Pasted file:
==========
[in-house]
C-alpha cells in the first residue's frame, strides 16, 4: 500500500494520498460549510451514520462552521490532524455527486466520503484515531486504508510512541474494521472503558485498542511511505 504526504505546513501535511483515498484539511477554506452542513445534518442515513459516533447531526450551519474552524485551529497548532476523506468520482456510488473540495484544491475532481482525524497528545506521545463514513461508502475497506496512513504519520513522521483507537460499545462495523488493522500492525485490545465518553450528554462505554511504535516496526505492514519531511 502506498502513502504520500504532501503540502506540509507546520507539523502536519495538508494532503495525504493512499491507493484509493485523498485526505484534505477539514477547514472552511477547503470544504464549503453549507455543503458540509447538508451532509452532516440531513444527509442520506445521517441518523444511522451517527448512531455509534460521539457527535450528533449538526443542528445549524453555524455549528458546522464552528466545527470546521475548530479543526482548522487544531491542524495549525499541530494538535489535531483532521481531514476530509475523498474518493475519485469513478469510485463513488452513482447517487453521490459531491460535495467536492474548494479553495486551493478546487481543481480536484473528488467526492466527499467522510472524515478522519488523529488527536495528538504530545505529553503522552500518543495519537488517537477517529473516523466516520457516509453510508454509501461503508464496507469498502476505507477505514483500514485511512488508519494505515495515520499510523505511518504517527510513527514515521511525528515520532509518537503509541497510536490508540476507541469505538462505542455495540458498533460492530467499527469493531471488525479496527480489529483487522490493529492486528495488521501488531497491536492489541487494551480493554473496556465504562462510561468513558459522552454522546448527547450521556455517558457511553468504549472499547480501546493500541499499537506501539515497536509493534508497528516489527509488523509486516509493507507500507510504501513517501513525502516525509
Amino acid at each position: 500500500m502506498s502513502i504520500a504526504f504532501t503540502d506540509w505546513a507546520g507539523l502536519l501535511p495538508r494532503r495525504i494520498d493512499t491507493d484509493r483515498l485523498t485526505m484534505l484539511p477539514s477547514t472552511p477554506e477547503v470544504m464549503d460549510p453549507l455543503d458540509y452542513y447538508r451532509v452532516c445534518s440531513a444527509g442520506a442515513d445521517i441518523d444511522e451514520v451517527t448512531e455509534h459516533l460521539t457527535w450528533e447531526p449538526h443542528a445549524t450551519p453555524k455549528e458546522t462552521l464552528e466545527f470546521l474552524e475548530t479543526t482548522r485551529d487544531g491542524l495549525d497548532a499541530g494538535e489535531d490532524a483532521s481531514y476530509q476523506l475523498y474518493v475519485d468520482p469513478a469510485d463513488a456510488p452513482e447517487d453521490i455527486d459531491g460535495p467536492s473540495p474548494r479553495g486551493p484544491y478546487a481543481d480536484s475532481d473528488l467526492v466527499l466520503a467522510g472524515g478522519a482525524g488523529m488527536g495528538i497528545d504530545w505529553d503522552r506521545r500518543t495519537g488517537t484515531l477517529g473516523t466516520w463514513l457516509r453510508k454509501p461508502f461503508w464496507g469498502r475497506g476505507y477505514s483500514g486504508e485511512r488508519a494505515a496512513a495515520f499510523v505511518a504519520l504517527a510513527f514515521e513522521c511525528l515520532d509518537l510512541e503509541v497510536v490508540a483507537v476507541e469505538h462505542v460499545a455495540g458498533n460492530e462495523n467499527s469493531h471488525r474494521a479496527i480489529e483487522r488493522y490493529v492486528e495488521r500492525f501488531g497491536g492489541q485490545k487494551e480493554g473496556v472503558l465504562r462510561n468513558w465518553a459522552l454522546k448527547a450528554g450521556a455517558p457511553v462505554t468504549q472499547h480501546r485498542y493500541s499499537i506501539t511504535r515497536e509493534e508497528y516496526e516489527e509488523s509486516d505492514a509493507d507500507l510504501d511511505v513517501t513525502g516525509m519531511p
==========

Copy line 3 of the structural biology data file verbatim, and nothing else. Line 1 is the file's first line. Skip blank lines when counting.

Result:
Amino acid at each position: 500500500m502506498s502513502i504520500a504526504f504532501t503540502d506540509w505546513a507546520g507539523l502536519l501535511p495538508r494532503r495525504i494520498d493512499t491507493d484509493r483515498l485523498t485526505m484534505l484539511p477539514s477547514t472552511p477554506e477547503v470544504m464549503d460549510p453549507l455543503d458540509y452542513y447538508r451532509v452532516c445534518s440531513a444527509g442520506a442515513d445521517i441518523d444511522e451514520v451517527t448512531e455509534h459516533l460521539t457527535w450528533e447531526p449538526h443542528a445549524t450551519p453555524k455549528e458546522t462552521l464552528e466545527f470546521l474552524e475548530t479543526t482548522r485551529d487544531g491542524l495549525d497548532a499541530g494538535e489535531d490532524a483532521s481531514y476530509q476523506l475523498y474518493v475519485d468520482p469513478a469510485d463513488a456510488p452513482e447517487d453521490i455527486d459531491g460535495p467536492s473540495p474548494r479553495g486551493p484544491y478546487a481543481d480536484s475532481d473528488l467526492v466527499l466520503a467522510g472524515g478522519a482525524g488523529m488527536g495528538i497528545d504530545w505529553d503522552r506521545r500518543t495519537g488517537t484515531l477517529g473516523t466516520w463514513l457516509r453510508k454509501p461508502f461503508w464496507g469498502r475497506g476505507y477505514s483500514g486504508e485511512r488508519a494505515a496512513a495515520f499510523v505511518a504519520l504517527a510513527f514515521e513522521c511525528l515520532d509518537l510512541e503509541v497510536v490508540a483507537v476507541e469505538h462505542v460499545a455495540g458498533n460492530e462495523n467499527s469493531h471488525r474494521a479496527i480489529e483487522r488493522y490493529v492486528e495488521r500492525f501488531g497491536g492489541q485490545k487494551e480493554g473496556v472503558l465504562r462510561n468513558w465518553a459522552l454522546k448527547a450528554g450521556a455517558p457511553v462505554t468504549q472499547h480501546r485498542y493500541s499499537i506501539t511504535r515497536e509493534e508497528y516496526e516489527e509488523s509486516d505492514a509493507d507500507l510504501d511511505v513517501t513525502g516525509m519531511p